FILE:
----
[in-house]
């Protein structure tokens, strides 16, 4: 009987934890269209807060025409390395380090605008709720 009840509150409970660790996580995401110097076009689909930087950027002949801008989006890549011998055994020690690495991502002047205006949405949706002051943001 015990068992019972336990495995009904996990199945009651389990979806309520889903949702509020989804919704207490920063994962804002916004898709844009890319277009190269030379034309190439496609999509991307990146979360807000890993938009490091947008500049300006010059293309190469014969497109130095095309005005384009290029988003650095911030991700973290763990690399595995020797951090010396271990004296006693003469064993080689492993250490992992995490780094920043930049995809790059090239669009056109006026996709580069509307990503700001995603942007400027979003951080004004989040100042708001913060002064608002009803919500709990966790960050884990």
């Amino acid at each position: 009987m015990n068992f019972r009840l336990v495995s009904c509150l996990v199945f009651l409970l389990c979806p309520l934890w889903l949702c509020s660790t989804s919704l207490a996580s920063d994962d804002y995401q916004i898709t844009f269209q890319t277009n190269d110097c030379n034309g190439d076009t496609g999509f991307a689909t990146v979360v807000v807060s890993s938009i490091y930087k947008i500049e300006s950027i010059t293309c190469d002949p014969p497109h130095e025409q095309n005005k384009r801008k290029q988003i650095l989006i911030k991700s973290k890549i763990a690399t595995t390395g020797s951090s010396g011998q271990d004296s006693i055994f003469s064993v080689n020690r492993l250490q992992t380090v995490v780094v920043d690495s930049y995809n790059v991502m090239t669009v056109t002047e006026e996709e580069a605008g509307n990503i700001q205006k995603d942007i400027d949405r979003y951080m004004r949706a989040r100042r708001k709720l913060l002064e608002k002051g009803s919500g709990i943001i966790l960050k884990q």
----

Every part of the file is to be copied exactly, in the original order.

[in-house]
């Protein structure tokens, strides 16, 4: 009987934890269209807060025409390395380090605008709720 009840509150409970660790996580995401110097076009689909930087950027002949801008989006890549011998055994020690690495991502002047205006949405949706002051943001 015990068992019972336990495995009904996990199945009651389990979806309520889903949702509020989804919704207490920063994962804002916004898709844009890319277009190269030379034309190439496609999509991307990146979360807000890993938009490091947008500049300006010059293309190469014969497109130095095309005005384009290029988003650095911030991700973290763990690399595995020797951090010396271990004296006693003469064993080689492993250490992992995490780094920043930049995809790059090239669009056109006026996709580069509307990503700001995603942007400027979003951080004004989040100042708001913060002064608002009803919500709990966790960050884990």
């Amino acid at each position: 009987m015990n068992f019972r009840l336990v495995s009904c509150l996990v199945f009651l409970l389990c979806p309520l934890w889903l949702c509020s660790t989804s919704l207490a996580s920063d994962d804002y995401q916004i898709t844009f269209q890319t277009n190269d110097c030379n034309g190439d076009t496609g999509f991307a689909t990146v979360v807000v807060s890993s938009i490091y930087k947008i500049e300006s950027i010059t293309c190469d002949p014969p497109h130095e025409q095309n005005k384009r801008k290029q988003i650095l989006i911030k991700s973290k890549i763990a690399t595995t390395g020797s951090s010396g011998q271990d004296s006693i055994f003469s064993v080689n020690r492993l250490q992992t380090v995490v780094v920043d690495s930049y995809n790059v991502m090239t669009v056109t002047e006026e996709e580069a605008g509307n990503i700001q205006k995603d942007i400027d949405r979003y951080m004004r949706a989040r100042r708001k709720l913060l002064e608002k002051g009803s919500g709990i943001i966790l960050k884990q």